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Western Digital pioneered this ribbon-cable standard for hard drive connections more than 20 years ago, despite early cables that were prone to shorting and breaking down altogether.
This workhorse printer became a mainstay in office environments, where you can still find them cranking out pages today. In 1991, the LaserJet IIISi introduced network printing to the world while simultaneously ensuring continued work for IT guys.
A pioneer in commercial Linux software, Red Hat legitimized the open-source space and helped other projects, such as Ubuntu (see #50), get their footing.
Cambridge SoundWorks invented the satellite/subwoofer concept, and its introduction of the divine 2.1-channel MicroWorks blew the PC market wide open. Eleven years later, our Lab set is still thumpin’.
This chunky, supercheap proto-PC at least looked like a computer, introducing many to BASIC and LOGO programming, as well as the joys of the tape drive.
A pre-Compaq “luggable,” the Osborne 1 was a CP/M machine that came preloaded with business applications like WordStar. Osborne’s meteoric rise and almost immediate fall are one of computing’s great and tragic yarns.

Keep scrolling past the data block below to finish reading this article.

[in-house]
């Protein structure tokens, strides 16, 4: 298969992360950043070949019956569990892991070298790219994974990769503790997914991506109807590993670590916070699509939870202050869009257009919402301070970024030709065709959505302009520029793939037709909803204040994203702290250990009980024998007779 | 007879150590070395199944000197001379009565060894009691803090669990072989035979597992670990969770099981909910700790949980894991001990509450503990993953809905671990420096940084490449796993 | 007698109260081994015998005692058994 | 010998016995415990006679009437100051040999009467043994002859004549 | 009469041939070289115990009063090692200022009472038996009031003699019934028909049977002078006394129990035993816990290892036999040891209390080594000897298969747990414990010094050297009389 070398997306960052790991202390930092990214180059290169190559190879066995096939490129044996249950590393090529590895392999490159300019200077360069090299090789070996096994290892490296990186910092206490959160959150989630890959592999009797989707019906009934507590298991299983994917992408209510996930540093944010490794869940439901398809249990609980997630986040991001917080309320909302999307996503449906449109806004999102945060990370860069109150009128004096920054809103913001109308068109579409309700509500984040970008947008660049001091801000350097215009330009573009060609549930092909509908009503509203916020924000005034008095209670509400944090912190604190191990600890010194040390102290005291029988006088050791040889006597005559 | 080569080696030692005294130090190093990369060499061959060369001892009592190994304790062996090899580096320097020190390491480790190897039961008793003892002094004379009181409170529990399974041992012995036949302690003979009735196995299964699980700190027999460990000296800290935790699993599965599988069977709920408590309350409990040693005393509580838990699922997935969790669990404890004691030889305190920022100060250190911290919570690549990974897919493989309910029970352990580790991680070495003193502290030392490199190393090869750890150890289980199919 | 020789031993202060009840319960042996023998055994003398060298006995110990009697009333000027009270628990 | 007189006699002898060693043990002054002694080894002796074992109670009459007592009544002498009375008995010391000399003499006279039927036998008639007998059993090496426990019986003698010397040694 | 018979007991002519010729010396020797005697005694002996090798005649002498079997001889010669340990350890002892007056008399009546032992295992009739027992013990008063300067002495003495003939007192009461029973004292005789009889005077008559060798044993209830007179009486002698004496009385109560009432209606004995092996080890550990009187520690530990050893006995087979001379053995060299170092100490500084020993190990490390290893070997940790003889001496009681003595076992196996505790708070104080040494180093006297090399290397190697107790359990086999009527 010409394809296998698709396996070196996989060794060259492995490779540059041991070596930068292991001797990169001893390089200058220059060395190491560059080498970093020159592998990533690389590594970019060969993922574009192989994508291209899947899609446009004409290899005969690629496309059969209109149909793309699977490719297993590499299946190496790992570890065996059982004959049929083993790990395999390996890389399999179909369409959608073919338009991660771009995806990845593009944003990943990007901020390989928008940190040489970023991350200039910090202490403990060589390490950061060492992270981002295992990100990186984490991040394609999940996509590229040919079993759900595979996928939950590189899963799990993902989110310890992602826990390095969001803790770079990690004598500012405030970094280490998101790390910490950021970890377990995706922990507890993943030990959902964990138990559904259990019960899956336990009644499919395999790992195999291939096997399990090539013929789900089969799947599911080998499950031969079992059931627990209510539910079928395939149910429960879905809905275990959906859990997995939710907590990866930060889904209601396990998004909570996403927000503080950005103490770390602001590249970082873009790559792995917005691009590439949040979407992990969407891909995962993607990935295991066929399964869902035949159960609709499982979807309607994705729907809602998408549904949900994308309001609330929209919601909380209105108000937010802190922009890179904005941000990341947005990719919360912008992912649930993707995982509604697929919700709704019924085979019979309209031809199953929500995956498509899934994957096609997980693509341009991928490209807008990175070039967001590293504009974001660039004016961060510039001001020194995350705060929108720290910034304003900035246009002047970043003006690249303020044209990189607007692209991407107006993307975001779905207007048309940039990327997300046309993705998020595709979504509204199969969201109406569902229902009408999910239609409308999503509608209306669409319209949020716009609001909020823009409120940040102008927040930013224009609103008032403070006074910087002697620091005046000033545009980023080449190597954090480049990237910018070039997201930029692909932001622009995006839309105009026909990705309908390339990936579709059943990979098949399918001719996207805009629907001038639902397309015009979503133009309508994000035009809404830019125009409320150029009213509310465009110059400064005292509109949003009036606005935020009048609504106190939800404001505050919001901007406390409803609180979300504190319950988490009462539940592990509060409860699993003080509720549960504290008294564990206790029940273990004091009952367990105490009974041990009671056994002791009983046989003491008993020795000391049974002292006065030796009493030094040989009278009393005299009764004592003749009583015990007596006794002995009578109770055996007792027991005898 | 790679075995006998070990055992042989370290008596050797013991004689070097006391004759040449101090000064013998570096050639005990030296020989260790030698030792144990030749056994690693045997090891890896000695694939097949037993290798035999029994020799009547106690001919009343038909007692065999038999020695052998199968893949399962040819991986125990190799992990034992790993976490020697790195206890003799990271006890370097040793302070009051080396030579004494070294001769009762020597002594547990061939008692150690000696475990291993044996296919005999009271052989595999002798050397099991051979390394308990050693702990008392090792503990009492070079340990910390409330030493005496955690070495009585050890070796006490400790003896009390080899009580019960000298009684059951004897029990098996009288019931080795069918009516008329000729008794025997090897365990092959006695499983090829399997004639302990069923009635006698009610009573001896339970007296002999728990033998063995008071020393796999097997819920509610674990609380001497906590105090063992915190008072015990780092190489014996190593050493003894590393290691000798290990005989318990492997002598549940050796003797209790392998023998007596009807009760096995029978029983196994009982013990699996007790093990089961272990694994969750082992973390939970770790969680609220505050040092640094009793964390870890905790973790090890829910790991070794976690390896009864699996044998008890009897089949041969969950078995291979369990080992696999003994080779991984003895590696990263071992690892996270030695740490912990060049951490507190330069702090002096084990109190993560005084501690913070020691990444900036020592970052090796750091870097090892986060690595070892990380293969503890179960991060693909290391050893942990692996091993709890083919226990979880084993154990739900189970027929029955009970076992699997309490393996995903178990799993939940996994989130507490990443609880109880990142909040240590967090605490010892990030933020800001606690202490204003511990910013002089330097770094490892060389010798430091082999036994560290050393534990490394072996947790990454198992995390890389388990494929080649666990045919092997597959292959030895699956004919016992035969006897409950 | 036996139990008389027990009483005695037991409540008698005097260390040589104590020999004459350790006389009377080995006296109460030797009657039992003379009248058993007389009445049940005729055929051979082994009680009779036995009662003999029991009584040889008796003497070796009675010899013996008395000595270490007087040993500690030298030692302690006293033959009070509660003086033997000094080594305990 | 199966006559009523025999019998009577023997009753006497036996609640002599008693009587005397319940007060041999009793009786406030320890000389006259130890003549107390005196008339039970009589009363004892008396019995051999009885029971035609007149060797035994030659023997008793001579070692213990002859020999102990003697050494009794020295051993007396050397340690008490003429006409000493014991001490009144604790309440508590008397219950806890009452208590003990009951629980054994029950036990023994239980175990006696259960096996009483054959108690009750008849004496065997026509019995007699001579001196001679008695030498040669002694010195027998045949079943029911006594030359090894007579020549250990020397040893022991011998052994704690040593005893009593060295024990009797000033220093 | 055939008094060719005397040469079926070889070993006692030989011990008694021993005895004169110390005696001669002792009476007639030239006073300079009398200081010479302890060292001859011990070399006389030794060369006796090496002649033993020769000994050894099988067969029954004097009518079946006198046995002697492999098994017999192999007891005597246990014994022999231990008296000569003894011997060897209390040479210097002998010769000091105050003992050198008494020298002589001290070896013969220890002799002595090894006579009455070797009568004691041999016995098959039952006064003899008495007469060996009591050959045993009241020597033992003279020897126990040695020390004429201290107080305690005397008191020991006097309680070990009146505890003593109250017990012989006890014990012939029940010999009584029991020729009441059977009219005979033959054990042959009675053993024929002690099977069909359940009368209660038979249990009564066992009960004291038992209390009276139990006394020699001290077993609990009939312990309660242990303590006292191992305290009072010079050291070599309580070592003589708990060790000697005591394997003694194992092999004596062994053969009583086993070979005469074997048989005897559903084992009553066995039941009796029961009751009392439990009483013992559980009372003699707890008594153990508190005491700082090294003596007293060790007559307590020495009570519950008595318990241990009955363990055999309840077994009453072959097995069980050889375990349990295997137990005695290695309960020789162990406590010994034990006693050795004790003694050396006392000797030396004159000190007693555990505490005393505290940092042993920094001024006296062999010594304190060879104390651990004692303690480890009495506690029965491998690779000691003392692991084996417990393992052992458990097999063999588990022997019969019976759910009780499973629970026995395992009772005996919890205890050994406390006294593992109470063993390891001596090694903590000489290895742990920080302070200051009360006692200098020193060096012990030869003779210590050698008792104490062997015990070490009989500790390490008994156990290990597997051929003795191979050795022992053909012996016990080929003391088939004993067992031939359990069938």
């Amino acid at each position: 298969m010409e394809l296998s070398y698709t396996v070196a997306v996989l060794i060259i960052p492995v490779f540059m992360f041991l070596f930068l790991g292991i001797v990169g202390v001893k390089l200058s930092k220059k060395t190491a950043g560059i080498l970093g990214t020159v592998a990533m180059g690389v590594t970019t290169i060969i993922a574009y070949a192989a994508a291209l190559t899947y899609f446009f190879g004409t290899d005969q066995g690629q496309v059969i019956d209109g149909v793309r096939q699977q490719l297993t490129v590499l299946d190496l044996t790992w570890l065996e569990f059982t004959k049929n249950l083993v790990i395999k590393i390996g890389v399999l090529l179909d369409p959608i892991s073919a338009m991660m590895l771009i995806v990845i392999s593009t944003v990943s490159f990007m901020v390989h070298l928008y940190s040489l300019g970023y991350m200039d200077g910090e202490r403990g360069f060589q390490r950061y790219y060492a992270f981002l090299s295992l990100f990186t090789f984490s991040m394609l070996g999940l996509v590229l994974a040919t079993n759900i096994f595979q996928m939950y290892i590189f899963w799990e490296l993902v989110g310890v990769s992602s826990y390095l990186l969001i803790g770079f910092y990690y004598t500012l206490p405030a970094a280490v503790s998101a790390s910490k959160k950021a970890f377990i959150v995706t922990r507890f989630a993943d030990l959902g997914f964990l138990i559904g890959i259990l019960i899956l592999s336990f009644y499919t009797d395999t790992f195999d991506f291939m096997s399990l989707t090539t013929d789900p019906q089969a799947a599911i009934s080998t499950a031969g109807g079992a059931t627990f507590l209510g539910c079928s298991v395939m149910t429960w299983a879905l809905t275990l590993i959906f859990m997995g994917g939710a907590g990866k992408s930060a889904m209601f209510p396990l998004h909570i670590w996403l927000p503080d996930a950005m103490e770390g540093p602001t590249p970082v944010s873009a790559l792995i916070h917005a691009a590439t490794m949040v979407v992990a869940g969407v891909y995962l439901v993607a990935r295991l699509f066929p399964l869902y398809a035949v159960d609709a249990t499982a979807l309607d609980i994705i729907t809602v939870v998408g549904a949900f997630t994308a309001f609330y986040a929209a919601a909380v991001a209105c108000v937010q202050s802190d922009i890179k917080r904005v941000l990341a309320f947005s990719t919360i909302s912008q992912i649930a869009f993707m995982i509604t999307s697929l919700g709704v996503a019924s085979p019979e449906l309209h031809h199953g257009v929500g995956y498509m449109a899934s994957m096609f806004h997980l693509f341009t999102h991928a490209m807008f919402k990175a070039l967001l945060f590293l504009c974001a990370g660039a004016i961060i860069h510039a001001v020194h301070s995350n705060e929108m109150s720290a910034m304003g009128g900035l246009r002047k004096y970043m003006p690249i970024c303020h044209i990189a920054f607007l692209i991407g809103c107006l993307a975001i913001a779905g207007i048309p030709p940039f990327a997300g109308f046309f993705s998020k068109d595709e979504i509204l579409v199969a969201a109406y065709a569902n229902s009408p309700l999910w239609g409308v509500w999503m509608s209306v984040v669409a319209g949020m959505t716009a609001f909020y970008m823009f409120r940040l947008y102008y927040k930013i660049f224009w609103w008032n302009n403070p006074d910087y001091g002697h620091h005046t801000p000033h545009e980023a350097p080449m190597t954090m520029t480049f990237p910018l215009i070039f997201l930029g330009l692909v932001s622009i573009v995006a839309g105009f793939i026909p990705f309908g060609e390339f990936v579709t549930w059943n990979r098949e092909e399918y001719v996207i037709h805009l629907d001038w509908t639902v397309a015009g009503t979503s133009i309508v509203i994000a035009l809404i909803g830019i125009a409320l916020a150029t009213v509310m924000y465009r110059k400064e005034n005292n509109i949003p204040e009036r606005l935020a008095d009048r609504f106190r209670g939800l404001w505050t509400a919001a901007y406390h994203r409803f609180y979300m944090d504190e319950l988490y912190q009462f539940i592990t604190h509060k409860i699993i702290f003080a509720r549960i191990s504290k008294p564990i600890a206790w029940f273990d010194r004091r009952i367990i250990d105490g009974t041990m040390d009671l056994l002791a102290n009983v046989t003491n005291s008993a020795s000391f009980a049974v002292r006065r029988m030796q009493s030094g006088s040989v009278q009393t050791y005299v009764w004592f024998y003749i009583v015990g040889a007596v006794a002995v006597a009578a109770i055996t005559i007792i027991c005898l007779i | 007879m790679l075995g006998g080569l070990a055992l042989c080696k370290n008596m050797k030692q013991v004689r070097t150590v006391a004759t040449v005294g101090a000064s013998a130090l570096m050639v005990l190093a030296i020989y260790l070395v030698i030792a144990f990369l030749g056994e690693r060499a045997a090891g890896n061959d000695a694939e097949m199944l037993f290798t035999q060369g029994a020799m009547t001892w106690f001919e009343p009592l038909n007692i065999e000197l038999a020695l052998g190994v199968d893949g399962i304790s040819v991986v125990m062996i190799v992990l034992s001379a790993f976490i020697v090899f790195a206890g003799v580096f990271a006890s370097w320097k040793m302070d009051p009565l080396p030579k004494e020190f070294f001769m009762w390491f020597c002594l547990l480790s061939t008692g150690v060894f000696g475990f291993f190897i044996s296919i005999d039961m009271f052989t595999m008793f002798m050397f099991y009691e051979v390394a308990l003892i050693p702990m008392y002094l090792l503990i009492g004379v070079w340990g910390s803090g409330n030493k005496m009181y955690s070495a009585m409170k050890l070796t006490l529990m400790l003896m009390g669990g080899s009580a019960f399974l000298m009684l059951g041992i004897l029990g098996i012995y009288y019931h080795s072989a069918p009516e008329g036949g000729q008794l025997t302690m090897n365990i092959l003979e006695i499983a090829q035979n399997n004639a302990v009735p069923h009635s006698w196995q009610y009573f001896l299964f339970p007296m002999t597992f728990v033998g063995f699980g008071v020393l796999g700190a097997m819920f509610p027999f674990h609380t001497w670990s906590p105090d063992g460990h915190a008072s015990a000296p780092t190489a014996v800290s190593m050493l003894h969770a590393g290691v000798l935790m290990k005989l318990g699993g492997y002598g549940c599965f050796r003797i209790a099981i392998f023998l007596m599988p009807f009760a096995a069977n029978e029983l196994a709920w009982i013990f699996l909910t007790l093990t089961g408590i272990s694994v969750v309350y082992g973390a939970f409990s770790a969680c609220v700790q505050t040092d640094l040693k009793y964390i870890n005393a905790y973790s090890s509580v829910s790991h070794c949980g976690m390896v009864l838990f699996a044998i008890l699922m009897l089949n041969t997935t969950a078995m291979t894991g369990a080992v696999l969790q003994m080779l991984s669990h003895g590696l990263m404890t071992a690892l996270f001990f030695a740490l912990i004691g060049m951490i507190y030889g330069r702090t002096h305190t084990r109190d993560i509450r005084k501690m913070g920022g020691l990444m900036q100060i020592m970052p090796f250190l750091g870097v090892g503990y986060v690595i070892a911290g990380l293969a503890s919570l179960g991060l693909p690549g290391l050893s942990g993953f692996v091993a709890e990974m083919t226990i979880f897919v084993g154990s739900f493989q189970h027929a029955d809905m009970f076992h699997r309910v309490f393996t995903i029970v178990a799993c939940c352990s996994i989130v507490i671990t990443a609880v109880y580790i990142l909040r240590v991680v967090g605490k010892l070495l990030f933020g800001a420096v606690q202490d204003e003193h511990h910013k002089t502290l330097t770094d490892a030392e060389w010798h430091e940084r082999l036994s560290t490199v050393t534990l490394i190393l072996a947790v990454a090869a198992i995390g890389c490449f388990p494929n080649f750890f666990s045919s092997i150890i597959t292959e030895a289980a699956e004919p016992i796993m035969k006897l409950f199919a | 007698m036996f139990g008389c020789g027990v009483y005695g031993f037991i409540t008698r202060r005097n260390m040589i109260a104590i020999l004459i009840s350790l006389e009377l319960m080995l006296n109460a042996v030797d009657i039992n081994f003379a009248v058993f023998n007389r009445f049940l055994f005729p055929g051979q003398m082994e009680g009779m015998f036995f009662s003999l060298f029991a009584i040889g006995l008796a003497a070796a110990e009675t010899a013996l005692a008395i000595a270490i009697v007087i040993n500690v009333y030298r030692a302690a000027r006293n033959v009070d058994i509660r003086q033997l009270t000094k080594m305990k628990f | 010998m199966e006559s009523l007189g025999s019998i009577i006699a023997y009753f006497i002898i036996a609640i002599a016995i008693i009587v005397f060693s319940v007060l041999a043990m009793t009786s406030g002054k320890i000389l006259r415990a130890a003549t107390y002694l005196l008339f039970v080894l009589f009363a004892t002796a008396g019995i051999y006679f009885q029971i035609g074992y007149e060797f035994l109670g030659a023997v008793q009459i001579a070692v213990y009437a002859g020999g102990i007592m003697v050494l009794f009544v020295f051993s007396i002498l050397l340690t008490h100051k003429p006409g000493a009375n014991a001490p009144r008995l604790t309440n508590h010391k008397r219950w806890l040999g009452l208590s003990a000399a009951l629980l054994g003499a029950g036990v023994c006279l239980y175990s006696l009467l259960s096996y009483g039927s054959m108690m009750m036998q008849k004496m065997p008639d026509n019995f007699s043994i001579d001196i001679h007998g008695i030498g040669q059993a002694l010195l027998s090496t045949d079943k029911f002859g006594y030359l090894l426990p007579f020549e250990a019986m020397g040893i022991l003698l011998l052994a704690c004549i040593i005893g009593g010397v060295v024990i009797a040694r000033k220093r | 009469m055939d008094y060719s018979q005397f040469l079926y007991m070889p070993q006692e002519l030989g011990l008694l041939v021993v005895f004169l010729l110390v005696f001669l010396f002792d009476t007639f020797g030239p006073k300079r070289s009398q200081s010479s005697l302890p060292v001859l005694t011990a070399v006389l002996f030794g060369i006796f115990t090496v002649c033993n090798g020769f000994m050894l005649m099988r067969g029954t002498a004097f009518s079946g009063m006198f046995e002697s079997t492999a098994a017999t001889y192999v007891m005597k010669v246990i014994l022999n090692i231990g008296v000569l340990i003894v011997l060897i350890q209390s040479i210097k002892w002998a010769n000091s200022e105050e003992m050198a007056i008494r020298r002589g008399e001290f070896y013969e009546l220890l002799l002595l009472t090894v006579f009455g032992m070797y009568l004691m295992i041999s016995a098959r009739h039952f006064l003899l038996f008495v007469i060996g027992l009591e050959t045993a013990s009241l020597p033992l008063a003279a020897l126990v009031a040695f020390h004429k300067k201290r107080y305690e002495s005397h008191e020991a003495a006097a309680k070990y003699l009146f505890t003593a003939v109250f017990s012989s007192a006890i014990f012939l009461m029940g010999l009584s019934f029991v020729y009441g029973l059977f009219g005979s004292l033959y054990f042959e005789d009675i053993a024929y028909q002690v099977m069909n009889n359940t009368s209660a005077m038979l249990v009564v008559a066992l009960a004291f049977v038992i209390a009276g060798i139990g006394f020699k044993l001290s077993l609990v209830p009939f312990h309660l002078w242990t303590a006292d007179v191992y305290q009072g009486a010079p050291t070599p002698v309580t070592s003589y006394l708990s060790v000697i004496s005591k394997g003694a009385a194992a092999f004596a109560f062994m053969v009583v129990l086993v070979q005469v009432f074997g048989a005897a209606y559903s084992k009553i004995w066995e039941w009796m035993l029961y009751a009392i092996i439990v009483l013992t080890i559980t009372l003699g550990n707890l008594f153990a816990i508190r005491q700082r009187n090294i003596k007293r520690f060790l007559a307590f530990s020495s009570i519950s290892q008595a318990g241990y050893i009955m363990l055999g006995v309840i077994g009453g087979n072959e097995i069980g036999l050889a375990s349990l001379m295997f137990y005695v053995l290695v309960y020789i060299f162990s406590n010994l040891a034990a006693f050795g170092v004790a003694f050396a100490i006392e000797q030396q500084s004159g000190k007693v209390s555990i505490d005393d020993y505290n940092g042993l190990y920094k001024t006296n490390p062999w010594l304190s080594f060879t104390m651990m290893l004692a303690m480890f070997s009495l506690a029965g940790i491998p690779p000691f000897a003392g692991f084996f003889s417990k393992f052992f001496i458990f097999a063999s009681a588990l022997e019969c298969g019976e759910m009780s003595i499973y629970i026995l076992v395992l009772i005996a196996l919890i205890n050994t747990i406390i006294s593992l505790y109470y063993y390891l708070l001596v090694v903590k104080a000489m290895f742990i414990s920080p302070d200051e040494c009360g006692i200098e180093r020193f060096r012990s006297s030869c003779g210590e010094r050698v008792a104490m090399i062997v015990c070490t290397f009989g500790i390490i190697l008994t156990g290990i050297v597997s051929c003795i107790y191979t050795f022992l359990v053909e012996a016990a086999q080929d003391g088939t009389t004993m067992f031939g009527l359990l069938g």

Originally the programming project of a University of Illinois student, Eudora made the world of email available to millions of consumers—those who didn’t use AOL, anyway.
This “lowercase” pc featured an Intel 8080 CPU and was primarily a kit computer for hobbyists, sold via an ad in Popular Electronics. This early bird turned people on to the primitive possibilities of ’puters.
Today, scanners are so cheap and easy to produce they are practically given away, but they were once expensive monstrosities that were nonetheless necessary in the pre-digital-photo age.
One 3.5-inch drive. One terabyte of storage. It took 13 years for the hard drive industry to surmount its second “big” barrier (see #18). Will we see petabyte drives by 2020?